The goal of this project is to determine the long term durability of Broborg Hillfort glass to support disposal of low-activity waste (LAW) glass in the Hanford Integrated Disposal Facility (IDF). This includes determining the ancient glass melting technology used so that synthetic glass of the sample composition can be generated and used in short-term accelerate aging test methods. Investigating natural and archeological glass alteration is essential to understand and predict long-term performance of nuclear waste glasses. While laboratory glass alteration experiments deliver short-term glass corrosion rates, natural and archeological analogues provide insight into long-term mechanism(s) driving glass corrosion in natural environments. These mechanisms are of interest to the nuclear waste glass community, as key radionuclides (e.g., technetium, half-life = 213,000 years) must be retained for thousands of years. For this purpose, ancient glasses found in a Swedish hillfort, containing elements used in simulated Hanford nuclear waste glass formulations, have been identified. These artifacts have been altered in a natural environment since ca. 400-575 AD. Non-destructive x-ray computed tomography (XCT) was used to select areas for sectioning, with subsequent micro x-ray diffraction (μ-XRD) to find amorphous glassy areas, micro x-ray fluorescence (μ-XRF) to determine glass chemistry and electron microscopy to analyze alteration layers on the glass surface. Characterization of these alteration layers proves a unique insight into natural process that drive glass corrosion over thousands of years. Data on two silicate glasses, one high iron and one low iron, found at the Broborg Hillfort will be presented, and the role of biodeterioration in their corrosion will be discussed.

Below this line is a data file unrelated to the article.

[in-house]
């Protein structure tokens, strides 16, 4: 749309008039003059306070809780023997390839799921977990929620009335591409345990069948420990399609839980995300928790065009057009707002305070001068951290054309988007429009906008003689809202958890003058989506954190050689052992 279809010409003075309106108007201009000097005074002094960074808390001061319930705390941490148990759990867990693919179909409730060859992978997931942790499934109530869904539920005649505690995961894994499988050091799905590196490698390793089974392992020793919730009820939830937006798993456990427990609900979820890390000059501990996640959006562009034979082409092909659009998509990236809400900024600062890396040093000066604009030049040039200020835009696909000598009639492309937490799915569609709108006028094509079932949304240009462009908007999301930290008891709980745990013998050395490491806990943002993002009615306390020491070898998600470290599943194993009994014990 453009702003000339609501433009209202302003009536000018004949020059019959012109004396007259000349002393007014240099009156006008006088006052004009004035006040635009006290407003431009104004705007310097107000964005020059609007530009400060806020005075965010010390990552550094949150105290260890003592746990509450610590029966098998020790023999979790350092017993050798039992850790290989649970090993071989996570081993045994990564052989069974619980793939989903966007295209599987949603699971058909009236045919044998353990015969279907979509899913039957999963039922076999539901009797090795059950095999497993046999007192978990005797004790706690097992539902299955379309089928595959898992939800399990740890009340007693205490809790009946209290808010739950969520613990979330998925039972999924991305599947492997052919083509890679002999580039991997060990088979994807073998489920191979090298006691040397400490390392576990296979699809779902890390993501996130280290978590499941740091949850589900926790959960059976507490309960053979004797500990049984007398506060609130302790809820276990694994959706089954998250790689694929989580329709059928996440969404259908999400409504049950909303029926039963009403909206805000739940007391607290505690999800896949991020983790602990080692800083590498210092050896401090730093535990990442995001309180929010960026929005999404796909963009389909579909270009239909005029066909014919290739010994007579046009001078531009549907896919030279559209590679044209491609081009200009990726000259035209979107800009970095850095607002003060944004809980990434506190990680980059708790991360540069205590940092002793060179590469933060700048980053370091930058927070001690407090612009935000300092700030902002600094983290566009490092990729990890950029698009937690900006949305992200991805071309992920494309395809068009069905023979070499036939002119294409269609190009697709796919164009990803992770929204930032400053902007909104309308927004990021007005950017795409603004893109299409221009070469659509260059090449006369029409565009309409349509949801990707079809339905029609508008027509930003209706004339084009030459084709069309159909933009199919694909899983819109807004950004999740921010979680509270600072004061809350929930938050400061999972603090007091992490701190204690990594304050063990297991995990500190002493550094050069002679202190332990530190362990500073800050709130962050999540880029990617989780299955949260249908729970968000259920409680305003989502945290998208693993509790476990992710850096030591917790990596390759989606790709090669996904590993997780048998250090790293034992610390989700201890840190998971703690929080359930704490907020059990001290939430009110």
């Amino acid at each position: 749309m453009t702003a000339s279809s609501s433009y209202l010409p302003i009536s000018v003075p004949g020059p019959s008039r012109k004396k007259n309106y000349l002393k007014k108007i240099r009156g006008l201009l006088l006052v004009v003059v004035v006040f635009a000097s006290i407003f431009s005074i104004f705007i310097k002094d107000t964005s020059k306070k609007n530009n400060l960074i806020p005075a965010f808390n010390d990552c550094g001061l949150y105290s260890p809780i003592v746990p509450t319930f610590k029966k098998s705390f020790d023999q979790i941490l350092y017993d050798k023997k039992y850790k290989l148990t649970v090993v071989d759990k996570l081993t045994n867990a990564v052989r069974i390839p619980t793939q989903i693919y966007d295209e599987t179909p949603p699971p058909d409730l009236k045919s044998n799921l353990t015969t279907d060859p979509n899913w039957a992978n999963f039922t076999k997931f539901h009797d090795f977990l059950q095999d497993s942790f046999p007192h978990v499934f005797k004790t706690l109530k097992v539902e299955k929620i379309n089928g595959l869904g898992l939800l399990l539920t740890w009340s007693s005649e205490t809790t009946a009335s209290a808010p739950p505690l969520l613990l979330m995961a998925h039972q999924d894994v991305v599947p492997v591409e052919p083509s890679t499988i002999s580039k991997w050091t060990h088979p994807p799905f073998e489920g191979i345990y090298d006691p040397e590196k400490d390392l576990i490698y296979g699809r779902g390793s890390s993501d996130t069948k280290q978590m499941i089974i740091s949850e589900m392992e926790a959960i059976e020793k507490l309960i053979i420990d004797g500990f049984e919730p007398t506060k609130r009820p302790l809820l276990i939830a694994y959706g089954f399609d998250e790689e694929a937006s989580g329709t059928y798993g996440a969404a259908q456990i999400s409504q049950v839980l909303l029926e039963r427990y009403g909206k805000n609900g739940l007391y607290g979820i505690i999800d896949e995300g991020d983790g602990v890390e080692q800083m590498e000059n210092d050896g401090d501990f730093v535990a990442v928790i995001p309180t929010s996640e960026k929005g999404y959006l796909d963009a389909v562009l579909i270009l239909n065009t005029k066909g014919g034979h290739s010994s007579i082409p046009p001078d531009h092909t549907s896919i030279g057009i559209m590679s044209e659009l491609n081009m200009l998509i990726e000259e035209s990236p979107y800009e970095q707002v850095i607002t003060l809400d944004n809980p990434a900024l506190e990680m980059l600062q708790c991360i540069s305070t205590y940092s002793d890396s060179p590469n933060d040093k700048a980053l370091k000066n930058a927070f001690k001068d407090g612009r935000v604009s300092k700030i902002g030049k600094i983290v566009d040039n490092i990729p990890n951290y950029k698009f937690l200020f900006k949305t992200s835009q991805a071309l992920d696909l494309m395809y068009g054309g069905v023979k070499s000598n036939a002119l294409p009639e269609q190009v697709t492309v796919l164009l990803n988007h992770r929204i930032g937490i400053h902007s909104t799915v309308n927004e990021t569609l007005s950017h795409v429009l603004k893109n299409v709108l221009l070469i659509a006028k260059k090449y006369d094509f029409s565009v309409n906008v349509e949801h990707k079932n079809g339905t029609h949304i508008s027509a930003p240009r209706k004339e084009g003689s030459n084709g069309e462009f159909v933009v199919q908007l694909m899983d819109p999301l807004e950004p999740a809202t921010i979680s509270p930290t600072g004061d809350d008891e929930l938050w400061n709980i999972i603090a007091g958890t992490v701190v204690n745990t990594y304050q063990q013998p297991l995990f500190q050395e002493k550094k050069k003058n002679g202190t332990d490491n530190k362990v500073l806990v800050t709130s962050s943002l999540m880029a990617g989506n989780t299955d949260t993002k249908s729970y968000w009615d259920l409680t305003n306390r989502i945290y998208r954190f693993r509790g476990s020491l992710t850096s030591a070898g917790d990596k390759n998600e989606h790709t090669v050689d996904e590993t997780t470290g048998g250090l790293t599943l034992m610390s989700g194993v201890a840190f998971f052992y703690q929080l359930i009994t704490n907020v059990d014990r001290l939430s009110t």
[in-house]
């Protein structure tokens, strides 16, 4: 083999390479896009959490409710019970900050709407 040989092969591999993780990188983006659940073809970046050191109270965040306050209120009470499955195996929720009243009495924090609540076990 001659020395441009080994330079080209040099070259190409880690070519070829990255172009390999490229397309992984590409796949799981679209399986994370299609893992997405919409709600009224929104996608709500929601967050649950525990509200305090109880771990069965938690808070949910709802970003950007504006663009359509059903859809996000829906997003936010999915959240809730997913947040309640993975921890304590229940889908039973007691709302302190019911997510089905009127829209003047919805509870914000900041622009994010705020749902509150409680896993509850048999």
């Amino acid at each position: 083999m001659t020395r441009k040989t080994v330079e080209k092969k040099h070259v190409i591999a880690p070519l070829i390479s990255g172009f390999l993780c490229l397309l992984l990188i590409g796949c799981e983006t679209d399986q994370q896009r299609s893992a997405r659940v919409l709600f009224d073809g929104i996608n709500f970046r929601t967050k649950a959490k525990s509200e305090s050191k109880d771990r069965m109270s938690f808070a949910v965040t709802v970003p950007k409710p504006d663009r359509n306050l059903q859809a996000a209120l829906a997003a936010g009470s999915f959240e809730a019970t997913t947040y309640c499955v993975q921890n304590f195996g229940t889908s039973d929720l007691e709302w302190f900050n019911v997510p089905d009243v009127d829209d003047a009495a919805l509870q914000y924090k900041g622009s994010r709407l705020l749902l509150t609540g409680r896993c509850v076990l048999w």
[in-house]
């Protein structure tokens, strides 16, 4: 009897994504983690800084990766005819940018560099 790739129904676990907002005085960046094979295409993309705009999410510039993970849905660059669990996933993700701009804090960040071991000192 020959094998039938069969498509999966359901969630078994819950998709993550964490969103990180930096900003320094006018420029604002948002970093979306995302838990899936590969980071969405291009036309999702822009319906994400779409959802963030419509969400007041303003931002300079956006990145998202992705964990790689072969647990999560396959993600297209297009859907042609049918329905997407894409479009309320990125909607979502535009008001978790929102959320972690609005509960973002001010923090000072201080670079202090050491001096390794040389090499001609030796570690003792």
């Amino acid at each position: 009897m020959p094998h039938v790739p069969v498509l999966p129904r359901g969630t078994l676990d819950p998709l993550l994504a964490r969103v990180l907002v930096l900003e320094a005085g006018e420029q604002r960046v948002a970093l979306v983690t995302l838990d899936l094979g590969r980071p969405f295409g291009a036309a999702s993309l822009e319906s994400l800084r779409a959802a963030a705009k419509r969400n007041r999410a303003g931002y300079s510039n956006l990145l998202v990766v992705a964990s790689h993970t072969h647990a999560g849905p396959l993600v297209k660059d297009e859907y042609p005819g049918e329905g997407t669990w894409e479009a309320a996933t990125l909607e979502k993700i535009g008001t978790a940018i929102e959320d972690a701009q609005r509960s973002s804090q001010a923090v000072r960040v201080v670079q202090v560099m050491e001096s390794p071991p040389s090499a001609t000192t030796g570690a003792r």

C. Pearce, Jamie L. Weaver, E. Vicenzi
European Journal of Clinical Nutrition